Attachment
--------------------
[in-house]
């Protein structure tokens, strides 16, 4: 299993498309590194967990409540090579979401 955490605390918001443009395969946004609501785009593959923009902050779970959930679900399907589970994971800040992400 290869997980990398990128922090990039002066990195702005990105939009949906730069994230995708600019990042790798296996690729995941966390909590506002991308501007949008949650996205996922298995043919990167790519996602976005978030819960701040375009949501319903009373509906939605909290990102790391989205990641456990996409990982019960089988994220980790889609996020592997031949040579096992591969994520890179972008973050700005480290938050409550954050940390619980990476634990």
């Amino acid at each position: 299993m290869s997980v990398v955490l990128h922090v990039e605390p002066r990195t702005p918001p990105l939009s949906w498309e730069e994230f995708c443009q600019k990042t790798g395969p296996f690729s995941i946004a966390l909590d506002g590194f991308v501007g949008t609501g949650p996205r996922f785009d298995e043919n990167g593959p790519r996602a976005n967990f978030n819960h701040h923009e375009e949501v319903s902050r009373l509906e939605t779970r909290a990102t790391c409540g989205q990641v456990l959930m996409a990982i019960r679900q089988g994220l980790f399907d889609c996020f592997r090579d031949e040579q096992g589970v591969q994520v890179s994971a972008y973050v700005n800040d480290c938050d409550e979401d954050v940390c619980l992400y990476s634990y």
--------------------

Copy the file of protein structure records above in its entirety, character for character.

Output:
[in-house]
């Protein structure tokens, strides 16, 4: 299993498309590194967990409540090579979401 955490605390918001443009395969946004609501785009593959923009902050779970959930679900399907589970994971800040992400 290869997980990398990128922090990039002066990195702005990105939009949906730069994230995708600019990042790798296996690729995941966390909590506002991308501007949008949650996205996922298995043919990167790519996602976005978030819960701040375009949501319903009373509906939605909290990102790391989205990641456990996409990982019960089988994220980790889609996020592997031949040579096992591969994520890179972008973050700005480290938050409550954050940390619980990476634990």
């Amino acid at each position: 299993m290869s997980v990398v955490l990128h922090v990039e605390p002066r990195t702005p918001p990105l939009s949906w498309e730069e994230f995708c443009q600019k990042t790798g395969p296996f690729s995941i946004a966390l909590d506002g590194f991308v501007g949008t609501g949650p996205r996922f785009d298995e043919n990167g593959p790519r996602a976005n967990f978030n819960h701040h923009e375009e949501v319903s902050r009373l509906e939605t779970r909290a990102t790391c409540g989205q990641v456990l959930m996409a990982i019960r679900q089988g994220l980790f399907d889609c996020f592997r090579d031949e040579q096992g589970v591969q994520v890179s994971a972008y973050v700005n800040d480290c938050d409550e979401d954050v940390c619980l992400y990476s634990y």